King's Lynn Leather Shops

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Kings Lynn Facts:

Kings Lynn Location: Norfolk, East Anglia, England, United Kingdom.

Postcode for Kings Lynn: PE30

Kings Lynn Dialling Code: 01553

Kings Lynn Population: 42,800 (Census of 2011)

Kings Lynn Ordnance Survey Map Reference: TF62390

Firstly called Lynn or Lin (and later as Bishop's Lynn), the bustling town of King's Lynn, Norfolk was at one time one of the more vital maritime ports in Britain. King's Lynn now has a resident population of about 42,000 and lures in a fairly large amount of tourists, who visit to absorb the background of this charming city and to savor its various fine places of interest and entertainment events. The name of the town (Lynn) derives from the Celtic for "pool or lake" and undoubtedly indicates the reality that the area was in the past engulfed by a substantial tidal lake.

The town is located beside the Wash in West Norfolk, the sizeable chunk from England's east coast where in the early 13th C, King John supposedly lost all his Crown Jewels. He had been entertained by the elite of Lynn (which it was called at this time), then a growing port, and as he advanced west towards Newark, he was surprised by a vicious high tide and the jewels were lost forever. A short while afterwards, John died of a surfeit of lampreys (or a surfeit of peaches), subject to which narrative you read. At present the town was always a natural hub, the main funnel for commerce betwixt the Midlands and East Anglia, the railway terminus of the London, Cambridge, Ely main line, and also the bridge that joins 'high' Norfolk heading toward Norwich to the east, and 'low' Norfolk, the flat fens and marsh lands south of the Wash.

Kings-lynn-river-great-ouseThe royal associations with King's Lynn have proven to be more powerful in these modern times compared with King John's days. Several kilometres toward the north-east you will come across Sandringham House, one of the Queen's personal estates and a prime tourist attraction. The town itself lies primarily on the eastern bank of the River Great Ouse estuary. A number of the roads near to the river, particularly the ones close to the St Margaret's Minster Church, have remained much the same as they were 2 centuries ago.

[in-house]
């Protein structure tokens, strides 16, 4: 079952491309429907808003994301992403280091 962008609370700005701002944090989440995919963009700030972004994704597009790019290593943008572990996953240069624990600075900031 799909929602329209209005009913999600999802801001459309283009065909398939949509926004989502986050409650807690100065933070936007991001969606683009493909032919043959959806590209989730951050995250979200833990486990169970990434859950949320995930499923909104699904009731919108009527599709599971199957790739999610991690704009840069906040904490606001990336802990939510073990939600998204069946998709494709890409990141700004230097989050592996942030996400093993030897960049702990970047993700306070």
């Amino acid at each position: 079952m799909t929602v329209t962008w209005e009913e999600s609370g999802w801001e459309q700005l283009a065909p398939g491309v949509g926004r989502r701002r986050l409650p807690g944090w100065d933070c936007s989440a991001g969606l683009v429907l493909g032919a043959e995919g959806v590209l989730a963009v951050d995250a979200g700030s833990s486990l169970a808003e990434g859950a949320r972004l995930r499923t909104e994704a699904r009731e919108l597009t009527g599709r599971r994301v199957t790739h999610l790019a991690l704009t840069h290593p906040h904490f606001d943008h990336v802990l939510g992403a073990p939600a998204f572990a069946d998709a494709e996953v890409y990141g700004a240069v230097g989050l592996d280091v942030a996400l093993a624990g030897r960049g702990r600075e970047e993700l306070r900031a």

Should you be looking for a focal point in the town then it is the famous Tuesday Market Place into which King Street leads, especially in recent years given that the Corn Exchange has been remodeled into a significant entertainment centre. The majority of the structures here are Victorian or even before that. These buildings include the exceptional Duke's Head Hotel, built in 1683, and a grade II listed building ever since 1951, the Corn Exchange (1854) and the Globe Hotel (originally erected in 1650).

King's Lynn's History - Likely at first a Celtic settlement, and certainly later on an Anglo-Saxon encampment it was registered simply as Lun in the 1086 Domesday Book, and held by Bishop Almer of Elmham. The town was only called King's Lynn in the 16th C, and had formerly been termed Bishop's Lynn (and merely Lynn prior to this), the Bishop's a part of the name was allocated simply because it was once owned by a Bishop, who established a Benedictine priory there in the late 11th century, and it was this Bishop who initially allowed the town the right to hold a street market in 1101. It was likewise at roughly this time that the Church of St Margaret was erected.

The town little by little became a significant trading centre and port, with goods like salt, wool and grain exported via the harbour. By the arrival of the 14th century, it was among the primary ports in the British Isles and much commerce was done with the Hanseatic League members (German and Baltic merchants), with the Hanseatic Warehouse being built for them in the late fifteenth century.

The town struggled with two substantial catastrophes during the 14th C, firstly in the shape of a great fire which wiped out a lot of the town, and the second by way of the Black Death, a plague which claimed the lives of approximately half of the town's population during the years 1348 and 1349. In 1537, in the reign of Henry VIII, Bishop's Lynn came under the control of the king as opposed to a bishop and it was as a result named King's Lynn, one year after this the King also closed down the Benedictine Priory during his Dissolution of the Monasteries (1536 to 1541).